Monday, November 29, 2010

The Expansion of haplogroup LOd from East to West Africa

LOd is the oldest haplogroup (1-4). This haplogroup is primarily carried by the Khoisan people (1-2,4). It is also found among Niger-Congo speakers in East Africa (4) and we find LOa in West Africa (3). In this paper we will examine and discuss the demic diffusion of LOd across the African continent into West Africa. This is important because we discuss an early expansion of carriers of LOd from East Africa to West Africa before the exit of homo sapien sapiens from Africa.


The majority of carriers of Haplogroup LOd live in East (and South Africa) and speak Khoisan . Haplogroup LOd probably originated in east Africa (5).

Haplogroup LOd is the most ancient genome. The LOd transitions include 14381,4232,6815,8113A, 8152,8251, 12121, 15466, 15930, 15941, 16243.

Haplogroup LOd is found at the root of human mtDNA. Gonder et al maintains that LOd is “the most basal branch of the gene tree”(5). The TMRCA for LOd is 106kya.

Haplogroup LOd predicts a significant period of time for anatomically modern humans (amh) living in Africa to spread across the continent. The existence of the LOd haplotype AF-24 among Senegalese supports this view. AF-24 is an ancient haplotype associated with LOd .

The TMRCA of LOd dates to 106kya. As a result, anatomically modern humans (amh) had plenty of time to spread this haplogroup to Senegal. In West Africa the presence of amh date to the Upper Palaeolithic (6). The archaeological evidence makes it clear that amh had ample opportunity to spread LOd to West Africa during this early period of demic diffusion.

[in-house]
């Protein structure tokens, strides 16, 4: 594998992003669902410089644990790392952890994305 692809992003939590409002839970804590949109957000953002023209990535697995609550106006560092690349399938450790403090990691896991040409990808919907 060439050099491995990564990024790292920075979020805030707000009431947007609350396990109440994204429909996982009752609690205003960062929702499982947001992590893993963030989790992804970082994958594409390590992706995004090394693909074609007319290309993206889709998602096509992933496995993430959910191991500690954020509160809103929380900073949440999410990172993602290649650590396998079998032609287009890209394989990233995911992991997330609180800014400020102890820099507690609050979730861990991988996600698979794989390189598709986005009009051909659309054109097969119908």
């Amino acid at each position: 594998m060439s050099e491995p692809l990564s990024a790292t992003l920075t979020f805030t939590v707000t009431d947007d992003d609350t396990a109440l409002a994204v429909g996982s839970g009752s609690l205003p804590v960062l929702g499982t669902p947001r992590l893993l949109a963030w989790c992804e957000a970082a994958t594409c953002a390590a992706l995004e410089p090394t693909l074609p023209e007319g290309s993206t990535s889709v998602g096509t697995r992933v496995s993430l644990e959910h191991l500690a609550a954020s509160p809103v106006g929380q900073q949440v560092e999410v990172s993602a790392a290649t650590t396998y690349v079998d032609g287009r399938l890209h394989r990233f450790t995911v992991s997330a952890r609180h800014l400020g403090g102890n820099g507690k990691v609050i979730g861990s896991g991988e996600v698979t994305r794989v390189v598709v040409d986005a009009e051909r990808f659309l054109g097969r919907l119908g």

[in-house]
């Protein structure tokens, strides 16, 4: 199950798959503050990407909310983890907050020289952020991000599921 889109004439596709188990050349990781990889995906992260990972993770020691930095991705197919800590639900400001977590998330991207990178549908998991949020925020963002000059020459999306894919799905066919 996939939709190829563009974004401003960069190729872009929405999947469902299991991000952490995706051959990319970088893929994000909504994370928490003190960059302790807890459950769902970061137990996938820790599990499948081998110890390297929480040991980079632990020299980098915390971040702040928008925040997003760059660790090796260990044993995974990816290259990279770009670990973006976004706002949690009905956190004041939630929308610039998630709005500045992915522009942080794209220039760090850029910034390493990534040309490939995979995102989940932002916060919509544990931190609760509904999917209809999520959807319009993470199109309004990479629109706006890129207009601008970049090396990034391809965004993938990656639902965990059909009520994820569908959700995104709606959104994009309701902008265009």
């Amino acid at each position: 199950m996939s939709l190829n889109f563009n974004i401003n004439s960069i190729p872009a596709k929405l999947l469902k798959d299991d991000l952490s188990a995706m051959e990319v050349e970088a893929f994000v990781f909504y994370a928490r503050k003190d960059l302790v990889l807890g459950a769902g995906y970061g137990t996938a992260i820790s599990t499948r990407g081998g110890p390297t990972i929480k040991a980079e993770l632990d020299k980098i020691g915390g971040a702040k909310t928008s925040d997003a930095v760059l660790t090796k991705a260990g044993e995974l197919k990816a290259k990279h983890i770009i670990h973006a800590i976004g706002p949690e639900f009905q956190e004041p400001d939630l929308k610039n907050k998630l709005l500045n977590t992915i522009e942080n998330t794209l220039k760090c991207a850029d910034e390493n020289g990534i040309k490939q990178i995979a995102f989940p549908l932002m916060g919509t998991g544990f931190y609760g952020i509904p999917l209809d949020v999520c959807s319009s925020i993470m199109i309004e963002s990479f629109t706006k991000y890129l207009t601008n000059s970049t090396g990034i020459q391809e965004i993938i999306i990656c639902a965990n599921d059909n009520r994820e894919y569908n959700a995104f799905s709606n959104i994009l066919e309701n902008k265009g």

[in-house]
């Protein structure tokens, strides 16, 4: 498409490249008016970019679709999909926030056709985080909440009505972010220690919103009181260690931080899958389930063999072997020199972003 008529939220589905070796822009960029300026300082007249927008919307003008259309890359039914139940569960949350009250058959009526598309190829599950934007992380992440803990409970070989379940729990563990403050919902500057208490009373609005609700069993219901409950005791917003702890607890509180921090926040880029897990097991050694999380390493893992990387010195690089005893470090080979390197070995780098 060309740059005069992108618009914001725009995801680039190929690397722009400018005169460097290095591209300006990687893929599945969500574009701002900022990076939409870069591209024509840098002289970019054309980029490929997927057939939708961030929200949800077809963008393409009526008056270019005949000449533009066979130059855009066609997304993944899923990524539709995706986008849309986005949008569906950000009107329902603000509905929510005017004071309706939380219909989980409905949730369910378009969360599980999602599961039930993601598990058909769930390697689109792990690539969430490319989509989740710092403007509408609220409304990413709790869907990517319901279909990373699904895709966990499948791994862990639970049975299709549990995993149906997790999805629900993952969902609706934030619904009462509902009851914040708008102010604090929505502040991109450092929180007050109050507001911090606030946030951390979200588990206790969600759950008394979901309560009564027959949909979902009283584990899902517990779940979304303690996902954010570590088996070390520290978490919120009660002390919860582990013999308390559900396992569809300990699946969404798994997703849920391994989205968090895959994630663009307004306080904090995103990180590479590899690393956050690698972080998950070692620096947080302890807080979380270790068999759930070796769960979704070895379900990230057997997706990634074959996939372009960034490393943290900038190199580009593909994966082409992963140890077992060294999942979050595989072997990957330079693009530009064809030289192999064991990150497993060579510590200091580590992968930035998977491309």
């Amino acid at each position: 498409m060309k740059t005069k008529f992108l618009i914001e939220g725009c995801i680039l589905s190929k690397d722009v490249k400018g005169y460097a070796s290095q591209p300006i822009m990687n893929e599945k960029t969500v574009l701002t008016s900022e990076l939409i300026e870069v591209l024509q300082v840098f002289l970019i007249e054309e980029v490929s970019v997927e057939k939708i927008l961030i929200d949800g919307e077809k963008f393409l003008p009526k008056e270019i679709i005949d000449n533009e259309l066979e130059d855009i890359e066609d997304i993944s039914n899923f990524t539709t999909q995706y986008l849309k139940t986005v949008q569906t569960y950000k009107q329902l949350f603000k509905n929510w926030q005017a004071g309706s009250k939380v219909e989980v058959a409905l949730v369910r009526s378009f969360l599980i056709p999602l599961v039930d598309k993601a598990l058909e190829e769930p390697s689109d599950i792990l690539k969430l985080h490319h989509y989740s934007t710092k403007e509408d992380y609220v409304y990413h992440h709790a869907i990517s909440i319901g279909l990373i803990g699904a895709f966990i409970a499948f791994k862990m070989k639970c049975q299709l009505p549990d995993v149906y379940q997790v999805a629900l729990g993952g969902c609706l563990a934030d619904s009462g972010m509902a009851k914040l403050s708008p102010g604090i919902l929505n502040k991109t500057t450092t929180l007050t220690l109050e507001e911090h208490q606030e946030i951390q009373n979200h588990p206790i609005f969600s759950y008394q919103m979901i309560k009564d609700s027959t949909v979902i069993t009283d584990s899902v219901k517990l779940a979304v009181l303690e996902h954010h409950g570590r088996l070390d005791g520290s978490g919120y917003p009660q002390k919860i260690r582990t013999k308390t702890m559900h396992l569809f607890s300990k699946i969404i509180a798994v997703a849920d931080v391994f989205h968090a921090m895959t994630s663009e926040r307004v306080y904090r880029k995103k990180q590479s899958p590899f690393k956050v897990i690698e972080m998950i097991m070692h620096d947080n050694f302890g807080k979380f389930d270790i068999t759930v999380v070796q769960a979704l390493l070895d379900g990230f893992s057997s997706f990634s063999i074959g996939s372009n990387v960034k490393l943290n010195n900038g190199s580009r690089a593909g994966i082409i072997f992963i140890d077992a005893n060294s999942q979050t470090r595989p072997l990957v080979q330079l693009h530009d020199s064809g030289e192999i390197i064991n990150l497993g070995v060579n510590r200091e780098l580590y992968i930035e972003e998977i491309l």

The earliest evidence of human activity in West Africa is typified by the Sangoan industry (7). The amh associated with the Sangoan culture may have deposited Hg LOd in Senegal thousands of years before the exit of amh from Africa.
Anatomically modern humans arrived in Senegal during the Sangoan period. Sangoan artifacts spread from East Africa to West Africa between 100-80kya. In Senegal Sangoan material has been found near Cap Manuel (6), Gambia River in Senegal (8-9); and Cap Vert (7). The distribution of the Sangoan culture supports the demic diffusion of LOd into the Senegambia over 100kya.


The first amh to reach Senegal belonged to the Sangoan culture which spread from East Africa to West Africa probably between 100-80kya . Gonder et al claimed that LOd is exclusive to the southern African Khoisan (SAK) population (5). The presence of the ancient AF-24 haplotype among the Senegalese (10), that is absent in other parts of Africa, suggest a long-term LOd population in the Senegambia that preserved this rare haplotype—that originated early in the history of amh.


1. Soares, Pedro; Luca Ermini, Noel Thomson, Maru Mormina, Teresa Rito, Arne Röhl, Antonio Salas, Stephen Oppenheimer, Vincent Macaulay and Martin B. Richards (04 Jun 2009). "Supplemental Data Correcting for Purifying Selection: An Improved Human Mitochondrial Molecular Clock". The American Society of Human Genetics 84 (6): 82–93. PMID 19500773 doi:10.1016/j.ajhg.2009.05.001. Retrieved 2009-08-13.

2. van Oven, Mannis; Manfred Kayser (13 Oct 2008). "Updated comprehensive phylogenetic tree of global human mitochondrial DNA variation". Human Mutation 30 (2): E386-E394. PMID 18853457 doi:10.1002/humu.20921. Retrieved 2009-05-20.

3. Rosa, A. et al. 2004 July. "MtDNA Profile of West Africa Guineans: Towards a Better Understanding of the Senegambia Region", "Annals of Human Genetics", 68(Pt 4): 344

4. Sarah A. Tishkoff et al. 2007, History of Click-Speaking Populations of Africa Inferred from mtDNA and Y Chromosome Genetic Variation. Molecular Biology and Evolution 2007 24(10):2180-2195

5. Gonder MK, Mortensen HM, Reed FA, de Sousa A, Tishkoff SA.(2006).: Whole mtDNA Genome Sequence Analysis of Ancient African Lineages. Mol Biol Evol., Dec 28.

6. Giresse,P. (2008). Tropical and sub-Tropical West Africa—marine and Continental changes during the late Quaternary. Volume 10. Elsevier Science.

7. Phillipson, D.W.(2005). African Archaeology. Cambrige.

8. Davies,O. (1967). West Africa before the Europeans. London.

9. Wai-Ogusu,A.(1973). Was there a Sangoan industry in West Africa, West African Jour of Arcaheo,3:191-96.

10. Chen YS, Olckers A, Schurr TG, Kogelnik AM, Huroponen K, Wallace DC. (2000). mtDNA variation in the South African Kung and Khwe—and Their genetic relationships to other African populations. Am J Hum Genet, 66(4): 1362-1383.

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